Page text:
- Author: Kathy Keatley Garvey
A female red rock skimmer, Paltothemis lineatipes, did just that.
She was several feet from our fish pond and several yards from our pollinator garden. And inches from where we stood.
This dragonfly is a species of skimmers in the family Libelluidae, the fame family as those red flame skimmers Libellula saturata. Want to learn more about dragonflies? Check out the Bohart Museum of Entomology at UC Davis. It's located in Room 1124 of the Academic Surge Building on Crocker Lane. Dragonflies are not only represented among the insect museum's nearly eight million global insect specimens, but in jewelry, books and on a poster in the gift shop, "Dragonflies of California," the work of Kareofelas and Fran Keller, then a graduate student in entomology at UC Davis and now an assistant professor at Folsom Lake College.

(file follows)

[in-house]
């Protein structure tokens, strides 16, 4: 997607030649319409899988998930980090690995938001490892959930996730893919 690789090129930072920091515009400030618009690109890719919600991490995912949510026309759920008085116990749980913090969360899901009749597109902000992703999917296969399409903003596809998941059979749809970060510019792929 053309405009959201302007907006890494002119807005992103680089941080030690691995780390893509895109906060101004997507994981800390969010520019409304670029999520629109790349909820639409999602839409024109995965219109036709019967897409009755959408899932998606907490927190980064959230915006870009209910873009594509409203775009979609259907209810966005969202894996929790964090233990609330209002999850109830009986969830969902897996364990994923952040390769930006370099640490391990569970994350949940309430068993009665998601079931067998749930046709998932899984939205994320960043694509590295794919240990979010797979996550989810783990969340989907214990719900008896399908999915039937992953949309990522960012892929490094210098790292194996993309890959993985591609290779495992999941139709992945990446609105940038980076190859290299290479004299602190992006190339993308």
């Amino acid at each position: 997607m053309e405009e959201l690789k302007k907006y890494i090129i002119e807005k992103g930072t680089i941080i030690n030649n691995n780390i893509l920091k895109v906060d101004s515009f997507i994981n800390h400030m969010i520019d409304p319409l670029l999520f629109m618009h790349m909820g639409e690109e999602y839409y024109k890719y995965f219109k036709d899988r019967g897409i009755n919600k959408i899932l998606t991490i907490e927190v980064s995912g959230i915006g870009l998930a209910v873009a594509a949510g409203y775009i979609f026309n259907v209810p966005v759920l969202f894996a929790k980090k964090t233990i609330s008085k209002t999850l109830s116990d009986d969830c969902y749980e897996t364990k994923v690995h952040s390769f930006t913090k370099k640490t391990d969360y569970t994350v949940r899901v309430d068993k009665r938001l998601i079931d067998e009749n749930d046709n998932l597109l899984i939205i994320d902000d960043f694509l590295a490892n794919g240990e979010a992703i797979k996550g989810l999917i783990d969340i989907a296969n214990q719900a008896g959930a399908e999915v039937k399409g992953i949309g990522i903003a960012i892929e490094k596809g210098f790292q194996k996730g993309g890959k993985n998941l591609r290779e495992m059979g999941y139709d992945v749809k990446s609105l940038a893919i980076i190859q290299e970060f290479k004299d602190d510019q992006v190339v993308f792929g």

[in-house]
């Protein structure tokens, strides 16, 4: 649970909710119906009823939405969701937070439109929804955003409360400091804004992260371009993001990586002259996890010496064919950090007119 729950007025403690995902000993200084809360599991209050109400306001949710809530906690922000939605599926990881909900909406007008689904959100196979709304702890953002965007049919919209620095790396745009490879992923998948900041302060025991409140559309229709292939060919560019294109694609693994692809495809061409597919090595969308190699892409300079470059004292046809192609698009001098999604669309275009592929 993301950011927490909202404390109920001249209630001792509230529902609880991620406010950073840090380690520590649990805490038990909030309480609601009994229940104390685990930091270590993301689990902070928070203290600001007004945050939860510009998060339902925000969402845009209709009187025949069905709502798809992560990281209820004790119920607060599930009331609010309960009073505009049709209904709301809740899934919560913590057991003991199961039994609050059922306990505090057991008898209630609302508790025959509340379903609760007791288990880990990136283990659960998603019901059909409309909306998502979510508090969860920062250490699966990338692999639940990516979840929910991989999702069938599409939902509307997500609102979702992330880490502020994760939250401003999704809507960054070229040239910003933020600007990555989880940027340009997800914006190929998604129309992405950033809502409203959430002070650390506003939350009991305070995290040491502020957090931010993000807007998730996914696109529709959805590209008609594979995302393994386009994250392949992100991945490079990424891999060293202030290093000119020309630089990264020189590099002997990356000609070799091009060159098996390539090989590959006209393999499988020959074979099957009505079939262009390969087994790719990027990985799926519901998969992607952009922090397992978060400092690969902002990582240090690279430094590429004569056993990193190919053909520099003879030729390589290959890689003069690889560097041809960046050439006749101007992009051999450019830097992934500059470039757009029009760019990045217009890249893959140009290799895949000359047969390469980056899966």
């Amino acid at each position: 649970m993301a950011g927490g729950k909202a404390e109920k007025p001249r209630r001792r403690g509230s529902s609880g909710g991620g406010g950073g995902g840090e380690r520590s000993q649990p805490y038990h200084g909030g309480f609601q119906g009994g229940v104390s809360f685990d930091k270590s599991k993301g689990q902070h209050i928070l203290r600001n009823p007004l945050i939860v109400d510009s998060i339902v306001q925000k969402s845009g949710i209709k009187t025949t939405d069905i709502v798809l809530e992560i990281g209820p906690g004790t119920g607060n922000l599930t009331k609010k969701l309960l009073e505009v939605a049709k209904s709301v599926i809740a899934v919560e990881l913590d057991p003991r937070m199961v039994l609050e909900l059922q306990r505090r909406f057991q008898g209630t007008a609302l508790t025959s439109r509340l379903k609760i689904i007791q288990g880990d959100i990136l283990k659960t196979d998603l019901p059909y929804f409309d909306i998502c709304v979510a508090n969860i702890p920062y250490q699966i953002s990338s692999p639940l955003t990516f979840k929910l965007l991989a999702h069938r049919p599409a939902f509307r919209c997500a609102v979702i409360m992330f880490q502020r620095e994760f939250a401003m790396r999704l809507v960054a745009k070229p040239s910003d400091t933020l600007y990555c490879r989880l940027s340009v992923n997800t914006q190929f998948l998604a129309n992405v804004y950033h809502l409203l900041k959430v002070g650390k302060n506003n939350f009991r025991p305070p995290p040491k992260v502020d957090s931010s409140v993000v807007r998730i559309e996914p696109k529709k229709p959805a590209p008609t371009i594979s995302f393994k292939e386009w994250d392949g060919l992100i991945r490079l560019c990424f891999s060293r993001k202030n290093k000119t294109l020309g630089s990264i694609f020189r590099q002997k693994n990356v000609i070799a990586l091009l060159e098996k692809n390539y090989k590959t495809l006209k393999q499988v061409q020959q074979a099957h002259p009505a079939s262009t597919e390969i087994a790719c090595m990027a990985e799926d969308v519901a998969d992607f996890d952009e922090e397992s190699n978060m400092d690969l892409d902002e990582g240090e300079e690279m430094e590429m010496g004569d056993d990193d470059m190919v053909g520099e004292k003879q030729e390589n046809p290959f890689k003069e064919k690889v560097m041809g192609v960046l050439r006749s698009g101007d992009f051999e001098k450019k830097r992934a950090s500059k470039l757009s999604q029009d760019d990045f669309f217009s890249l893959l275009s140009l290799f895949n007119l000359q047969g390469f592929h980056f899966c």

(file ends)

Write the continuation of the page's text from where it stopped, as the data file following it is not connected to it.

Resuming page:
Some folks think dragonflies yield special powers. "In almost every part of the world, the Dragonfly symbolizes change, transformation, adaptability, and self-realization," says one website. "The Dragonfly has been a symbol of happiness, new beginnings and change for many centuries. The Dragonfly means hope, change, and love."
When it landed on our window screen in the early morning, it brought one thing: joy.
"Look! A dragonfly on the screen! Cool! Never seen one there before."